In JoVE (1)

Other Publications (5)

Articles by Michael Ricciardi in JoVE

Other articles by Michael Ricciardi on PubMed

A Conservative Approach to Anterior Esthetics

Compendium of Continuing Education in Dentistry (Jamesburg, N.J. : 1995). Sep, 2010  |  Pubmed ID: 20879204

In Complex Restorative Cases, Understanding the Patient's Expectations is the First Step

Compendium of Continuing Education in Dentistry (Jamesburg, N.J. : 1995). Jun, 2010  |  Pubmed ID: 20583506

Protein Causes a Glycemic Response

IUBMB Life. Jun, 2010  |  Pubmed ID: 20503441

The glycemic index is used to compare the extent to which the blood glucose level increases following the consumption of foods containing digestible carbohydrate and is considered to be zero, or not measurable, if the food, such as protein, is carbohydrate-free. We have found that after overnight fasting, the consumption of several varieties of meat caused significant increases in blood glucose levels. We consider these possibly to be because of gluconeogenesis from the digested protein. It is a curious feature that in two instances the response was inversely related to the amount of meat consumed, over the range from 26 to 78 g of protein.

High-risk Esthetically Driven Restoration: Begin with the End in Mind

Compendium of Continuing Education in Dentistry (Jamesburg, N.J. : 1995). Mar, 2013  |  Pubmed ID: 23931265

A high-risk esthetically driven restorative case requires the dental team, along with the patient, to have a clear vision of the final outcome. In this case of a 33-year-old woman who wanted to improve her smile, esthetic problems stemmed from a retained deciduous maxillary left canine along with an impacted tooth No. 11. Among a number of concerns was the shape and color of the deciduous canine and the uneven length of the maxillary central incisors. A treatment plan that included orthodontics with removable aligners, occlusal adjustment, composite restorations, extraction and implant placement, indirect porcelain veneers, and a custom abutment and PFM crown was successfully executed in four phases over the course of more than 4 years.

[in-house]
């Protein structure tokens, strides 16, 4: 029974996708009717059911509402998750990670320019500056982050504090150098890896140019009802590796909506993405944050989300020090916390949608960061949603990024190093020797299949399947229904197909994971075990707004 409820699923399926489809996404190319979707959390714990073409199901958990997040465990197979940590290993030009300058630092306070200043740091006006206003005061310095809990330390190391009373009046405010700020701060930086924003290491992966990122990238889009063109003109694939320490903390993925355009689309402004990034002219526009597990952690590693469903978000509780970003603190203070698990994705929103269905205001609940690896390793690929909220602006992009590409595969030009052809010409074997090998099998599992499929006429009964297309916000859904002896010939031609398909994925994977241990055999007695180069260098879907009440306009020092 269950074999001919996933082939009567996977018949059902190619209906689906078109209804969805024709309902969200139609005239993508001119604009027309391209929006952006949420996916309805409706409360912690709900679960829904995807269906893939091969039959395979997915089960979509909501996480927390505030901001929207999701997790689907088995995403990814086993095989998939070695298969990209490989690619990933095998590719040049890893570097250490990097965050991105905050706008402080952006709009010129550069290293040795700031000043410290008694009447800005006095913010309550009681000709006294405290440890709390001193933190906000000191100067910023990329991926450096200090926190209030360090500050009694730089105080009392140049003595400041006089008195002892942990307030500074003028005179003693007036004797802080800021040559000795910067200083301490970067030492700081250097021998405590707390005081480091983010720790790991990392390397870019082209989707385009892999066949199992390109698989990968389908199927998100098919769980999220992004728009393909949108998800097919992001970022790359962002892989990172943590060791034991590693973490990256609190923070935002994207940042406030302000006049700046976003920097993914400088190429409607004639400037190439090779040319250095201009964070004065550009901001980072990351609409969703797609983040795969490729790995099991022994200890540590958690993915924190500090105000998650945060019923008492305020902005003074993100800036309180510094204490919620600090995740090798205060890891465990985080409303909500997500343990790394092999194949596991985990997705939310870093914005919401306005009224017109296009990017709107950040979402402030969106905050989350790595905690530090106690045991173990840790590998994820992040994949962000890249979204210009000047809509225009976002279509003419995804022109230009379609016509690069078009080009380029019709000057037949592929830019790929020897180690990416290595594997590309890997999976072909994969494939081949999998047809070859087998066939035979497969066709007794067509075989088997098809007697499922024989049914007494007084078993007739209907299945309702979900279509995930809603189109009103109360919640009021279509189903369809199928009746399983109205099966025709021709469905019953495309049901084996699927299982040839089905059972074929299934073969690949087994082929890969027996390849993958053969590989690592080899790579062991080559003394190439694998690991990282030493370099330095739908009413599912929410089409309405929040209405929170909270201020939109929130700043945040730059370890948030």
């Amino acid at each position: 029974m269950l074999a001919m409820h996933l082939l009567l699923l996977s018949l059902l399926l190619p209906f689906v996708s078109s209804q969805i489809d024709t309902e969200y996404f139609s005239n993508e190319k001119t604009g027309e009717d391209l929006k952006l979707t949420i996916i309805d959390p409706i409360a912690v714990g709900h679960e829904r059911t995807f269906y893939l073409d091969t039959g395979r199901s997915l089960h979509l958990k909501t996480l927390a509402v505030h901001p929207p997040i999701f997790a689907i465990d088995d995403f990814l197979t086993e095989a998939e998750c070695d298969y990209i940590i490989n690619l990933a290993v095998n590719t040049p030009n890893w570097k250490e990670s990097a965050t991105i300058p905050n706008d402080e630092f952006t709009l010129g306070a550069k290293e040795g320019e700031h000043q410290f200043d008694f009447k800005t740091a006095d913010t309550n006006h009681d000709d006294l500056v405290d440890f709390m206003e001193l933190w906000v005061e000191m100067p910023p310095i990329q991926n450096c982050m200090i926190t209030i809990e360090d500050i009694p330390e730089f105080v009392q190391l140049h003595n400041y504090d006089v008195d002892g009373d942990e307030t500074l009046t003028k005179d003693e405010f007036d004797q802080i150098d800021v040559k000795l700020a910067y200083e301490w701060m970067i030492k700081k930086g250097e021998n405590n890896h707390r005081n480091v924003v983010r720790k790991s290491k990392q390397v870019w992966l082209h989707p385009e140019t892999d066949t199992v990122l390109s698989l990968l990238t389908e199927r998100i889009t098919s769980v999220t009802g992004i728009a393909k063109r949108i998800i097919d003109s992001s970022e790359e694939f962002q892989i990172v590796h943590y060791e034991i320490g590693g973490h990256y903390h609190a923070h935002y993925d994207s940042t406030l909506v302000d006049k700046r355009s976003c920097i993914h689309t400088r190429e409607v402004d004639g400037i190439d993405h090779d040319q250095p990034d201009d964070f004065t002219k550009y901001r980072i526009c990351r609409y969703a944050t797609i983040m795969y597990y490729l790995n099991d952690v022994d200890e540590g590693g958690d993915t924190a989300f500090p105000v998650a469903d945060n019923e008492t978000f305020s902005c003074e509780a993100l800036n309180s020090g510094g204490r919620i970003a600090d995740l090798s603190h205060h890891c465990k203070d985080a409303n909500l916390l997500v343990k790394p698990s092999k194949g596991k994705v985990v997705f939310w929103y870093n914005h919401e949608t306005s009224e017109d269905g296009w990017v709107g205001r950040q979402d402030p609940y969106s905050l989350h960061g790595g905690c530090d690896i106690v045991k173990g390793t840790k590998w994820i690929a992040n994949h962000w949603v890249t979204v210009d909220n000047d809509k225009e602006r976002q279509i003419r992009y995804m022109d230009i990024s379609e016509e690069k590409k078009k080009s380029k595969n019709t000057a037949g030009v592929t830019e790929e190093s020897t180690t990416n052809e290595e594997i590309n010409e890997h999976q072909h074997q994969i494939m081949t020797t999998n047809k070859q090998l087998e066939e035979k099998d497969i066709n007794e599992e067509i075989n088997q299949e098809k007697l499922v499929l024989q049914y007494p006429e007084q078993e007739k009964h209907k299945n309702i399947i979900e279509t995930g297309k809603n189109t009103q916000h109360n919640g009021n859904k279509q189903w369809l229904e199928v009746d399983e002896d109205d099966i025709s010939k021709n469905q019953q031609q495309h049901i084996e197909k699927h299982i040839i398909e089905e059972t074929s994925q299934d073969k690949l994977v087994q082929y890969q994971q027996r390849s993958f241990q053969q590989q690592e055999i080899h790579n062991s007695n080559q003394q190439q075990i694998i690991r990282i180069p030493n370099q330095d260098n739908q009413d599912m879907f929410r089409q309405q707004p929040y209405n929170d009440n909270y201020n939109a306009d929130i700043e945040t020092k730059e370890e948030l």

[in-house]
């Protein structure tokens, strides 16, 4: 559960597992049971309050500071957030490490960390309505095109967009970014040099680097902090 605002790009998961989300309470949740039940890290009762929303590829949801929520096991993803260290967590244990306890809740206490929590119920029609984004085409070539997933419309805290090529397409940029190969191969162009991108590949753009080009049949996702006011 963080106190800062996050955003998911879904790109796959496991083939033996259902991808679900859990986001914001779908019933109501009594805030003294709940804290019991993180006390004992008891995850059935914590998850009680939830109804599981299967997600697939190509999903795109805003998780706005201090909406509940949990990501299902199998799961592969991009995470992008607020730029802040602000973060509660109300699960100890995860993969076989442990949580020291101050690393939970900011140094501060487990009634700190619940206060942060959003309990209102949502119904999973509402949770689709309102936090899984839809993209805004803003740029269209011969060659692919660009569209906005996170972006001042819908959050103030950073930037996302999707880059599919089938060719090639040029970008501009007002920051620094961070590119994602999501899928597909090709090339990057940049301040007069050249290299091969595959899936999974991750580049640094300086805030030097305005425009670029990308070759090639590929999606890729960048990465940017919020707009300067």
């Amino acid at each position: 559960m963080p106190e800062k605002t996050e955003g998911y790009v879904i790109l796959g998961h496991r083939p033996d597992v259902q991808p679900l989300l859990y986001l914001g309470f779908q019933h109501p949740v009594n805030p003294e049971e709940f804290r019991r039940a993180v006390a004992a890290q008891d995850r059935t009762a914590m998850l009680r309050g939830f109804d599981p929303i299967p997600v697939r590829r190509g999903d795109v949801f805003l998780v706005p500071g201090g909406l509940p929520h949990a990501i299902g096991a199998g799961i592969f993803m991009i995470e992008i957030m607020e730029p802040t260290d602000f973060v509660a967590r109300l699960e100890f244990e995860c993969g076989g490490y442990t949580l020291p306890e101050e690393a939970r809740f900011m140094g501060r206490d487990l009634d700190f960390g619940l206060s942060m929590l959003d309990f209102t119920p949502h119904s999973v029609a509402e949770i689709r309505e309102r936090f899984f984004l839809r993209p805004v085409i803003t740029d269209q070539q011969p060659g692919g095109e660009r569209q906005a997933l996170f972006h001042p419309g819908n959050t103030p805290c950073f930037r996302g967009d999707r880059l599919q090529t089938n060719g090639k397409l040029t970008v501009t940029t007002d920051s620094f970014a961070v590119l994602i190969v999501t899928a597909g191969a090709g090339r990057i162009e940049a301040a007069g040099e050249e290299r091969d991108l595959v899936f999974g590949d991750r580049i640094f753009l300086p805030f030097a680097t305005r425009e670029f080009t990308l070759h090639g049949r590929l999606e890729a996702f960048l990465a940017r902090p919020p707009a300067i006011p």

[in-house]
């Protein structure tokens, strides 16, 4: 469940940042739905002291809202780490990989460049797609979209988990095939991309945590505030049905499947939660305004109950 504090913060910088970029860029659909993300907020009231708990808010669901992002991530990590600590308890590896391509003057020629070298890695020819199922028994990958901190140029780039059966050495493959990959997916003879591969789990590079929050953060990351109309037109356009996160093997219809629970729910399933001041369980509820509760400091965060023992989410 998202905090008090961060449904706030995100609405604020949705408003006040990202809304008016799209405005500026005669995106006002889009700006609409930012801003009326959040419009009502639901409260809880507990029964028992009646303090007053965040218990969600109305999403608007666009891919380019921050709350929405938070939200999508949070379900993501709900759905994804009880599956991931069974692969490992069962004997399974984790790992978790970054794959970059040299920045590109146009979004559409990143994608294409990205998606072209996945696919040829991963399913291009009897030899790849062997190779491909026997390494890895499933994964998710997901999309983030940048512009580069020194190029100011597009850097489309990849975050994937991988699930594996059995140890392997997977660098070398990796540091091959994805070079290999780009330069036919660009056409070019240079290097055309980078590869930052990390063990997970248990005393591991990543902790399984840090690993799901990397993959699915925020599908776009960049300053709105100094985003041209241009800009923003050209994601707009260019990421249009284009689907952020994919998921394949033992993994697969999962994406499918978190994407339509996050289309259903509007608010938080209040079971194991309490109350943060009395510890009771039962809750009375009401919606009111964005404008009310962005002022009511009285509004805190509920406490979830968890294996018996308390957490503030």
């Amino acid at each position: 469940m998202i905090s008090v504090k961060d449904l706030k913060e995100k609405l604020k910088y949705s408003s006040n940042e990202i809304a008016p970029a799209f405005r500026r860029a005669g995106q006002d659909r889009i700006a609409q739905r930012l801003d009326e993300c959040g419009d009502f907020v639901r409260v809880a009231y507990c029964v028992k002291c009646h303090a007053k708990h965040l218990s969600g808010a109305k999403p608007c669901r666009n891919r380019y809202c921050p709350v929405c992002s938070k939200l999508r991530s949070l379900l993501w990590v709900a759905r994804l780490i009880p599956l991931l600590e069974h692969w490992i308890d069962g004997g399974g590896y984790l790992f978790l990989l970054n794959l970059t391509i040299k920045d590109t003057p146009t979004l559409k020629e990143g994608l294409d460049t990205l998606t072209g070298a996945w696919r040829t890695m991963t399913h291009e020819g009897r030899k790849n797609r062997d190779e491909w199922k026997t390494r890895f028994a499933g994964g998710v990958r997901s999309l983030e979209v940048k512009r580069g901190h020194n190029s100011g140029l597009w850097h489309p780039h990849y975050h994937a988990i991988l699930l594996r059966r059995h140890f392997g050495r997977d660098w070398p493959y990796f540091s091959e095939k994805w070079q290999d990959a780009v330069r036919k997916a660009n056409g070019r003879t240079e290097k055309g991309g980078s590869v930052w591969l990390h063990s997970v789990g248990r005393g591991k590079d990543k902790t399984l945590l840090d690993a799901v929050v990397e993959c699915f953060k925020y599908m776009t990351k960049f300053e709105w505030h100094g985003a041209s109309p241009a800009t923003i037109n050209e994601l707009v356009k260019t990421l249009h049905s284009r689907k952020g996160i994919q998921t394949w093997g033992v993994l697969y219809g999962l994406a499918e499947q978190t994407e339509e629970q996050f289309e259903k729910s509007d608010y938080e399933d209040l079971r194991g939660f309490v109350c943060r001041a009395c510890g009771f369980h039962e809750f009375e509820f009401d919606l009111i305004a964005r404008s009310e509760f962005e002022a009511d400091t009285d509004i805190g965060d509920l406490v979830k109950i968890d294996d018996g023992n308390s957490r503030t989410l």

Can Home-Based HIV Rapid Testing Reduce HIV Disparities Among African Americans in Miami?

Health Promotion Practice. Sep, 2016  |  Pubmed ID: 27091604

Sixty percent of African Americans have had an HIV test, yet this population disproportionately contributes to AIDS mortality, suggesting that testing is not occurring early enough to achieve optimal outcomes. OraQuick, the first Food and Drug Administration-approved home-based HIV rapid test (HBHRT) could potentially increase testing rates. We assessed whether community health workers (CHWs) paired with HBRHT could improve HIV screening and health care access among African Americans in Miami, Florida. In October-November 2013, 60 African Americans were enrolled and randomized to the experimental condition, which received CHW assistance to complete HBHRT, or the control condition, which were instructed to complete HBHRT independently. Intervention participants were significantly (p ≤ .05) more likely than control participants to complete HBHRT and, if positive, get linked to HIV care (100% vs. 83%) χ(2) (1, N = 60) = 5.46, p ≤ .02. We concluded that CHW-assisted HBHRT may be a promising strategy to improve HIV testing and care among African Americans.

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